Updated: Monday, February 18, 2008
English is not just an official language in Fiji, it is compulsory in all schools. So there's a good chance that English will be the language you have in common with people you meet around the country. Of course, that is a major generalisation and you will probably find lots of examples to prove this wrong.
One thing's for sure though, English is the generally accepted language of officials and bureaucrats and is used as the main language of education, commerce and in the court system (hopefully you never need to find this out yourself).
English is one of three official languages of Fiji - the other two being Bau Fijian and Hindustani.
Though there are many dialects in use by indigenous Fijians, the Bauan one became the official standard during the colonial period. The Fijian alphabet includes everything in the English alphabet, except the letter ‘x’. The letter ‘h’ is only rarely used in certain dialects while the letter ‘z’ is common in "borrowed" words or slangs that are now included in the Macquarie Dictionary of the Fiji Islands.The missionaries used to write Fijian in two ways - one of which was phonetic. For instance, the letter “b” is pronounced with an “mb” sound before it, as in the case of the town Ba, and could be written Ba or Mba. Also, a “q” is usually pronounced “ngg”, as in yaqona. The phonetic spellings have all but phased out - though the sounds themselves remain the same.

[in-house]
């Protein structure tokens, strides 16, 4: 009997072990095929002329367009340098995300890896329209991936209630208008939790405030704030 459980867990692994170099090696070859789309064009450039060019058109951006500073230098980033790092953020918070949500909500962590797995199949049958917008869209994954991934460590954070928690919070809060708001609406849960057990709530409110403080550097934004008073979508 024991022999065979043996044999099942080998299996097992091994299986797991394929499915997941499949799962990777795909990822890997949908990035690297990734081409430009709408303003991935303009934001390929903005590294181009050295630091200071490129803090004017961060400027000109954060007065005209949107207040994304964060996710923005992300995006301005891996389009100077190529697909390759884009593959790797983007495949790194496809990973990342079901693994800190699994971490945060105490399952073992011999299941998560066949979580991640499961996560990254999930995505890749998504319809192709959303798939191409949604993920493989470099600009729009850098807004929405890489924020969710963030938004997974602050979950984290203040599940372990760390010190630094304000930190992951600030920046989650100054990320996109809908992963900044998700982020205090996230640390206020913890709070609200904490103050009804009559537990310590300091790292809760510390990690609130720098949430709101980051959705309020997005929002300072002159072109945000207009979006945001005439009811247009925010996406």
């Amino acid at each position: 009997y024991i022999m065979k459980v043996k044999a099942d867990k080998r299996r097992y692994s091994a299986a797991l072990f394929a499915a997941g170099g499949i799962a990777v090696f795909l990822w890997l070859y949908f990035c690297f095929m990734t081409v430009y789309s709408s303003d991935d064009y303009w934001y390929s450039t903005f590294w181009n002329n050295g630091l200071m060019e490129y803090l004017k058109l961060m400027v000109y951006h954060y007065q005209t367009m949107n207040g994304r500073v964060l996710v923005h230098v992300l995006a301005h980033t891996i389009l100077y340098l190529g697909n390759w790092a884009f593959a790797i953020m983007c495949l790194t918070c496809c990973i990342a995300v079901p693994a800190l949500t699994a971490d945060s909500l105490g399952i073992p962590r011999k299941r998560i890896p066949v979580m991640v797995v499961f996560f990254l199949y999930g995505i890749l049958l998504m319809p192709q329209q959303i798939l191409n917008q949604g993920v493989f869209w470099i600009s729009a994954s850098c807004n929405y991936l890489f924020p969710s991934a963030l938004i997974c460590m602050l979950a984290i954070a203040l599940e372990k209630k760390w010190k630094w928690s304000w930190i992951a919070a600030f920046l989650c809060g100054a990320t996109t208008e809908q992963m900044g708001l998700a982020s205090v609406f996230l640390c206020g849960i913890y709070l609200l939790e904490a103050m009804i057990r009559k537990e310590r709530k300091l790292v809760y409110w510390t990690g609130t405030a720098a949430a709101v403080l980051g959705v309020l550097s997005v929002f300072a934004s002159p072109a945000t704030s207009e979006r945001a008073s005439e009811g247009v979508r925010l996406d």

The Hindustani spoken in Fiji is said to be an older version than that heard in India these days - probably because people of Indian ethnicity were first brought to Fiji over 120 years ago. Fiji Hindi is also unique in that it has developed more words and phrases here in isolation from the Hindustani of the continent.
The Indians in Fiji generally speak the language that is Hindi or Hindustani which is a lot different from the Hindi spoken in India. Fiji Baht (literally, 'Fiji Talk') or simply Fiji Hindi is a mixture of a few Indian languages, including borrowed words and phrases off the English and Fijian language. In other words….Fiji Hindi is ‘broken’ Hindi.
Like the origins of any other language in the world, Fiji Hindi evolved from the gradual blending of various cultures within the Fiji Islands, hence the common argument of legitimacy. There are other Hindi dialects that have been incorporated into everyday speech for the Hindus including Urdu, Gujarati, Tamil, Telugu or Punjabi. The result can be heard when, for example, the average Indo-Fijian will speak Tamil at home, Fiji Hindi with a friend, switch to the local Fijian dialect with the villagers, and use English at work/school and Standard Hindi at a religious gathering. It makes an interesting conversation.
Awesome dude! Sweet! Choice! Uro! Slang tiko vei iko! What’s the latest slang in your ‘hood? C’mon share it with us (and the meaning too!), and… keep it clean folks. Moce Jo!
Join the discussion (73 responses so far)